Certificate of Authenticity: Each print acquired from The Arthur Steel Archive is accompanied by an individually signed Certificate of Authenticity.
Video of Authenticity: Newly printed bespoke prints are further authenticated by way of a short personalised video. Arthur Steel mentions your name on the recording prior to signing. For example, Arthur will say something like: “I’m signing this print of Rupert Murdoch, edition number 2/20 for Mr & Mrs Smith in New York.” For your records, the footage is then sent to you via email.
Watermark: Watermarks will not be present on an original print.
Copyright: © Arthur Steel / The Arthur Steel Archive.
Rupert Murdoch Quotes:
“The world is changing very fast. Big will not beat small anymore. It will be the fast beating the slow.”
“When you’re a catalyst for change, you make enemies – and I’m proud of the ones I’ve got.”
“When I hear of something going wrong, I insist on it being put right.”
“If you’re in the media, particularly newspapers, you are in the thick of all the interesting things that are going on in a community, and I can’t imagine any other life that one would want to dedicate oneself to.”
“Great journalism will always attract readers. The words, pictures and graphics that are the stuff of journalism have to be brilliantly packaged; they must feed the mind and move the heart.”
“From the beginning on, newspapers have prospered for one reason: giving readers the news that they want.”
Biography: Keith Rupert Murdoch, AC KCSG (born 11 March 1931) is an Australian-born American media mogul.His father, Sir Keith Murdoch, had been a reporter, editor, and senior executive of the Herald and Weekly Times newspaper publishing company, covering all Australian states except New South Wales. After his father’s death in 1952, Murdoch declined to join his late father’s registered public company and created his own private company, News Limited. Murdoch thus had full control as Chairman and CEO of global media holding company News Corporation, now the world’s second-largest media conglomerate, and its successors, News Corp and 21st Century Fox, after the conglomerate split on 28 June 2013.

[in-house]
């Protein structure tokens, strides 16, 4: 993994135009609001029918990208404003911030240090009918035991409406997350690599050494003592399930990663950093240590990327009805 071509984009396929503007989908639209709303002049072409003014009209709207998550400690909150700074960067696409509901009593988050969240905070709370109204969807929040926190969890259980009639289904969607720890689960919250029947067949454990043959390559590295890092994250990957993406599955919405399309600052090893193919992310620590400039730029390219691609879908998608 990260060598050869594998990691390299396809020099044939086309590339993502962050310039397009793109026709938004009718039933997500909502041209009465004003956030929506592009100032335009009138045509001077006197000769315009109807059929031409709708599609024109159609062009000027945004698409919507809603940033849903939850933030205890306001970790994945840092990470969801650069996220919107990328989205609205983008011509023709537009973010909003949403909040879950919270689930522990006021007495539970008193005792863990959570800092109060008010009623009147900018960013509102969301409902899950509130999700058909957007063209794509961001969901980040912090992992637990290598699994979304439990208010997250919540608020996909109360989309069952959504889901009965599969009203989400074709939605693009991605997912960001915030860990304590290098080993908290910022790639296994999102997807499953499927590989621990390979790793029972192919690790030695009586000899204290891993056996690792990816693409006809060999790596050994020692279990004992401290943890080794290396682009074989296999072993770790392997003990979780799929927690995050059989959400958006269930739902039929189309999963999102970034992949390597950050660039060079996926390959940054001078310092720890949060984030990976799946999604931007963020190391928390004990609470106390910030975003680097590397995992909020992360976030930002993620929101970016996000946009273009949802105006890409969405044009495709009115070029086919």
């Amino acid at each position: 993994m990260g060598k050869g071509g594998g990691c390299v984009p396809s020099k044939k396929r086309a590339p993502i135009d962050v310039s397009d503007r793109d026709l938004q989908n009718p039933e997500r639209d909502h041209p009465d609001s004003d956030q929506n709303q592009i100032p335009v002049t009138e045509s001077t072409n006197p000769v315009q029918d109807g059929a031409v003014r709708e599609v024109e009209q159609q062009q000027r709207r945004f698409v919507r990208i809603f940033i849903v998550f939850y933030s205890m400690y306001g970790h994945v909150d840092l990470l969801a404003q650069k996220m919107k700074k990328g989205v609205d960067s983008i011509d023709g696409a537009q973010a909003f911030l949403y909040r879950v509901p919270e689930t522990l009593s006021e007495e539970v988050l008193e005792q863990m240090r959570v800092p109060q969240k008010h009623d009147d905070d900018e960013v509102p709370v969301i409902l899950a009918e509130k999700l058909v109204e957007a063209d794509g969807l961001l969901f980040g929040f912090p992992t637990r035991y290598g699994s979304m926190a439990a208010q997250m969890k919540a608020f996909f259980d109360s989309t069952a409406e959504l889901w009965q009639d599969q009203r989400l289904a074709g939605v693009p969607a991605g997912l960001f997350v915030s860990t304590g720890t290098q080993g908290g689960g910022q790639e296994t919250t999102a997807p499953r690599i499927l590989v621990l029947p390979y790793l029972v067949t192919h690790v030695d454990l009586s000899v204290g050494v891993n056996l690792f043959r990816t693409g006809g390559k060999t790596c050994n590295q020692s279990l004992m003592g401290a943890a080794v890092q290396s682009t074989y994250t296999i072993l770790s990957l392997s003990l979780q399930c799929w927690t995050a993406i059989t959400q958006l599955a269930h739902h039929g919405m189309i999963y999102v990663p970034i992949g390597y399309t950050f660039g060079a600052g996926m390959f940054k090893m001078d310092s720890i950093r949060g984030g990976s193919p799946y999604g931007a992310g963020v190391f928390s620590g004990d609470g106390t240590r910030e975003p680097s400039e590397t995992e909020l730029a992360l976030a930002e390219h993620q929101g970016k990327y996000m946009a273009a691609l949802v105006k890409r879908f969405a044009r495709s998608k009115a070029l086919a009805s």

In the 1950s and 1960s, Murdoch acquired a number of newspapers in Australia and New Zealand, before expanding into the United Kingdom in 1969, taking over the News of the World, followed closely by The Sun. Murdoch moved to New York City in 1974, to expand into the U.S. market; however, he retained interests in Australia and Britain. In 1981, Murdoch bought The Times, his first British broadsheet, and became a naturalised U.S. citizen (and as a result, gave up Australian citizenship) in 1985 to satisfy the legal requirement for U.S. television ownership.
In 1986, keen to adopt newer electronic publishing technologies, Murdoch consolidated his UK printing operations in Wapping, causing bitter industrial disputes. Murdoch’s News Corporation acquired Twentieth Century Fox (1985), HarperCollins (1989), and The Wall Street Journal (2007). Murdoch formed the British broadcaster BSkyB in 1990, and during the 1990s expanded into Asian networks and South American television. By 2000, Murdoch’s News Corporation owned over 800 companies in more than 50 countries, with a net worth of over $5 billion.
In July 2011, Murdoch faced allegations that his companies, including the News of the World, owned by News Corporation, had been regularly hacking the phones of celebrities, royalty, and public citizens. Murdoch faced police and government investigations into bribery and corruption by the British government and FBI investigations in the U.S. On 21 July 2012, Murdoch resigned as a director of News International. On 1 July 2015, Murdoch left his post as CEO of 21st Century Fox. Murdoch and his family own both 21st Century Fox and News Corp through the Murdoch Family Trust.
In July 2016, after the resignation of Roger Ailes due to accusations of sexual harassment, Murdoch was named the acting CEO of Fox News.